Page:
Works of art come in all sizes. During the years between the Renaissance and the 1850s, some of the most prized possessions in the art world were tiny painted minature portraits, often small enough to be enclosed in a gold locket, yet so precise as to have seemingly been painted under a microscope. By the same token, the world is full of works of art created on a gigantic scale. We call it architecture. And since we all abide in some form of it for most of our lives, we seem to have a special attachment to domestic architecture, whether of the Levitt variety, or something closer to Hadrian's Villa. And the architectural artists and artisans behind such works are often seen as the greatest creative forces on earth. The unrealized fallacy in this perception is that very often the architects and master builders are NOT the creative genius behind such works at all, but merely the means to an end. There is no creative force on earth more powerful than a man with more time and money and imagination than he knows what to do with.
One such man was born in 1863 to George and Phoebe Hearst shortly after they moved from New York to California. George had been there before, one of the original '49ers, and made a modest fortune digging gold. Their son was named William Randolph. He grew up in the lap of luxury, touring Europe with his mother at the age of ten, where he exhibited an ebullient interest in art, collecting it, getting in trouble, and spending money. As he grew up and took over the reins of his father's fortune, he also exhibited a talent for MAKING it as well. A mining empire grew into one of California real estate, publishing, entertainment, and a mania for building things. And his great work of art he called San Simeon.
It started out small. A few tents atop the highest hill on his father's San Luis Obispo ranch where he been taken camping as a boy. As he took his own sons (and later half of Hollywood) camping there, the excursions grew to sizable safaris. Then began a series of three guest houses, each large enough to comfortable house any ordinary millionaire of the time. And finally, Casa Grande, half church, half museum-- the "big house" bearing Spanish mission style architecture merged with an eclectic mixture of Baroque, Moorish, Gothic, Roman, and Hollywood influences. And although construction pretty much stopped during the mid-1930s, the house never was completed so long as William Randolph Hearst was alive.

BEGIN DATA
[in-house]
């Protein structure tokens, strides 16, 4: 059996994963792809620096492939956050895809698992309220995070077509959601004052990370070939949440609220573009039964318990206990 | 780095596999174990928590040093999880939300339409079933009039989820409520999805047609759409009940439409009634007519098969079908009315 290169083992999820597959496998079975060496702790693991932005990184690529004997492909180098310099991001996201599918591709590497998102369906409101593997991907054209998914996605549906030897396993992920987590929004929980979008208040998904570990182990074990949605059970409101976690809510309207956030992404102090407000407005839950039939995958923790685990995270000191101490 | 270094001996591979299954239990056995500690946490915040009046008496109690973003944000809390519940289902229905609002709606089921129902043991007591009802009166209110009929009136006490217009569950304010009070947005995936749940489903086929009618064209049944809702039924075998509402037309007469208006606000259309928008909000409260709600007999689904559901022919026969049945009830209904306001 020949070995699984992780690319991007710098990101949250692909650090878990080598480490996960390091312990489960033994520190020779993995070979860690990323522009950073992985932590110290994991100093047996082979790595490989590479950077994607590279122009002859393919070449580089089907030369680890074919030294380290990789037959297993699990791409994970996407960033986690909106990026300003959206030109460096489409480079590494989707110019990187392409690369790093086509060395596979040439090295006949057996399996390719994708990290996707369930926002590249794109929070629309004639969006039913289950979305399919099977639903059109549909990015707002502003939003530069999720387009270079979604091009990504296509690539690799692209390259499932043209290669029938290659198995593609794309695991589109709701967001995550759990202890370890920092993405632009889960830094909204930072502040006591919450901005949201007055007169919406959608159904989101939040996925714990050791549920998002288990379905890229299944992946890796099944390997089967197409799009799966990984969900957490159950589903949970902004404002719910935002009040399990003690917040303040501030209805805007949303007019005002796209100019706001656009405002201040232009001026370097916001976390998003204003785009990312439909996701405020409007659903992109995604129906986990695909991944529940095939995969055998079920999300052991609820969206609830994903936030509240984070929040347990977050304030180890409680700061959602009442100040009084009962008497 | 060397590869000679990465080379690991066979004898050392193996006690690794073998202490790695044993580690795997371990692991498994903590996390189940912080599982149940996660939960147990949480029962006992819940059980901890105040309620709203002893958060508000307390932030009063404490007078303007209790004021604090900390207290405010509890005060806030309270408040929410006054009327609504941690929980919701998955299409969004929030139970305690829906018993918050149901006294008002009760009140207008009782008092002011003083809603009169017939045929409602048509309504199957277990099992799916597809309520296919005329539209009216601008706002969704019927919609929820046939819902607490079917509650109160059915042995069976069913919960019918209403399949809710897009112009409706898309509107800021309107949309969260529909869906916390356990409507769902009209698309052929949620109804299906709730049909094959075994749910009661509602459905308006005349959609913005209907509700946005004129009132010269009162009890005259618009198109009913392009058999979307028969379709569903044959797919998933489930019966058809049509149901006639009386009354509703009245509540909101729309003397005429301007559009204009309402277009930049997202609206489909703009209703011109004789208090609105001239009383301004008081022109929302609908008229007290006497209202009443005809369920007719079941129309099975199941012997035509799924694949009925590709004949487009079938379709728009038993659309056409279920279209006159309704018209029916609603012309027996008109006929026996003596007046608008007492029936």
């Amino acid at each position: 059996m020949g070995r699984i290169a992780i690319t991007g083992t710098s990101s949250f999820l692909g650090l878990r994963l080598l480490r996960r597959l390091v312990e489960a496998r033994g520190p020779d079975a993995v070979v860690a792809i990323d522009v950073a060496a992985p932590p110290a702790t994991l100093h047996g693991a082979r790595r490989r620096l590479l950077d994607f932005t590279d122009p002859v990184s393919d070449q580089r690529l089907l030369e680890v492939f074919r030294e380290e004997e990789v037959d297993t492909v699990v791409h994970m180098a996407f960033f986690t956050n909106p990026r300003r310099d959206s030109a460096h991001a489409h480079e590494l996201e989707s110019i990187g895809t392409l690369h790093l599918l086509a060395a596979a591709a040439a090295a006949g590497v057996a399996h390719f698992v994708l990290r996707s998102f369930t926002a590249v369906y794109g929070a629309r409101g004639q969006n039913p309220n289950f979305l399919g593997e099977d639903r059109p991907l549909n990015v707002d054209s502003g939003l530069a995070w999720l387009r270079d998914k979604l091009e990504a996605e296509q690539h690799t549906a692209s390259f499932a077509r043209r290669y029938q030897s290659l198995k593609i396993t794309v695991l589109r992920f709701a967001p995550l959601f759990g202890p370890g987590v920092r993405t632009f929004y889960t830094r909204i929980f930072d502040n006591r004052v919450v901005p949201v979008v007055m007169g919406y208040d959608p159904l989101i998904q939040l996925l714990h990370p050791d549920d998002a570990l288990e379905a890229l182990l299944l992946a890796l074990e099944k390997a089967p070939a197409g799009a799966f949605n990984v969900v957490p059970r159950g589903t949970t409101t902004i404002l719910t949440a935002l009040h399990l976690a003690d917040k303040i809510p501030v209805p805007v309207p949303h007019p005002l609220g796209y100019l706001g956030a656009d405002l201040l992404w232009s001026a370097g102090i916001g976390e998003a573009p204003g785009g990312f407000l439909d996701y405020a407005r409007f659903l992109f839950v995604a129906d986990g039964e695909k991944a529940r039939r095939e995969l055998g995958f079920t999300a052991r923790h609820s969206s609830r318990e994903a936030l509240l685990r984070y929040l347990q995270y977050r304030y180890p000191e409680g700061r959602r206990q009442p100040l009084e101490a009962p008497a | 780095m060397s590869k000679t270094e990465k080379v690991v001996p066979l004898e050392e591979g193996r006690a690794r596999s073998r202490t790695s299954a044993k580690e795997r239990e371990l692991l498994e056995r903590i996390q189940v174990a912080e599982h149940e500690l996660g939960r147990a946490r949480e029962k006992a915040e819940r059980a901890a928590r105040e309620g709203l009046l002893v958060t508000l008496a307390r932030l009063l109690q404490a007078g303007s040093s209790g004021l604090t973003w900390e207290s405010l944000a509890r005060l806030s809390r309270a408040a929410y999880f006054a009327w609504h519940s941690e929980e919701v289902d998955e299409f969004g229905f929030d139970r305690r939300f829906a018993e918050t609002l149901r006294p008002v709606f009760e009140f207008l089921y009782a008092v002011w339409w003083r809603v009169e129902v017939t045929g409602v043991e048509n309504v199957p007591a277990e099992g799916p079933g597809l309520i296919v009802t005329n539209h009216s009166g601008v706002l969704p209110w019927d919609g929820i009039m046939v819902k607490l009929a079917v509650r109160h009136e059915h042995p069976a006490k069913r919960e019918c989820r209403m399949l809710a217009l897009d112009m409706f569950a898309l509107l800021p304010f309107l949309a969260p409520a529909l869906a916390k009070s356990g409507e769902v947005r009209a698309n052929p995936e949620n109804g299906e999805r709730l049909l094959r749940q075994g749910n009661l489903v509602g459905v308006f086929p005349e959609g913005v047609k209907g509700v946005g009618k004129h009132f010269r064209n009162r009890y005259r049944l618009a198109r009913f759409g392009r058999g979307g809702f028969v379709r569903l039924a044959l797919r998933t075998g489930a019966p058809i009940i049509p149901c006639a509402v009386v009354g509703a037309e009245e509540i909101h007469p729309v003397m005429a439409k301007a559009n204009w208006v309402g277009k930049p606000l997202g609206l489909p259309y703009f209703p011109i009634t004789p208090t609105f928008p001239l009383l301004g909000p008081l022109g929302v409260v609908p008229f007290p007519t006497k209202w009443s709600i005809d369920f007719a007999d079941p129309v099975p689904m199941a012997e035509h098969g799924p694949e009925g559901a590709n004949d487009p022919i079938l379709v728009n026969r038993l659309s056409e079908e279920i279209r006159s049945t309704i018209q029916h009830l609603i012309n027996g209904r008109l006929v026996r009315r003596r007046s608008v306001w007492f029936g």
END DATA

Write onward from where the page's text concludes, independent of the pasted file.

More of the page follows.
Hearst's architect was a woman--Julia Morgan. Morgan was the first licensed female architect in the state of California. She and her sizable atelier had done work for Hearst's mother for some fifteen years before work on San Simeon commenced. She was small of build, shy to the point of invisibility, and favored silk blouses worn with, what we could call today, pantsuits. Yet she was as adept at climbing ladders and supervising construction as she was at designing from her client's vivid imagination. Combined with this she had an iron will, a sharp eye for detail, a workaholic lifestyle, and a mania for quality construction. She and Hearst were MADE for each other.
But nothing at San Simeon was ever built to plan. Walls went up, walls came down, whole stories were added at the master's whim. The magnificent Roman style Neptune pool was DOUBLED in size to hold 345,000 gallons of water shortly after Hearst took his first dip in it. There was an enormous INDOOR pool as well. Hadrian would have been green with envy. Whole trees were moved--one giant oak at the cost of $40,000. The place was as much a museum as a castle, though Hearst never liked that term. He preferred to call it "the ranch." Packing crates bearing art and artifacts from Europe often lined the driveway for half a mile, and in fact, leftover wood from these crates was utilized in the construction of the servants quarters. At various times during the thirty years the place was being built, anywhere from 25 to 150 workers contributed their expertise to a complex that eventually grew to more than a dozen structures.
No one knew or WANTED to know the cost, though at one point, construction costs and Hearst's lifestyle was eating up his fortune at the rate of $15-million per year. And Julia Morgan guided it all, rolled with the punches, and shaped Hearst's megalomania into a work of art. Yet while San Simeon may have been the most visually extravagant piece of domestic architecture of its time, ironically it was not all that unusual. It was neither the largest, most expensive, nor the most lavishly decorated house of the "gilded era." But it was the last.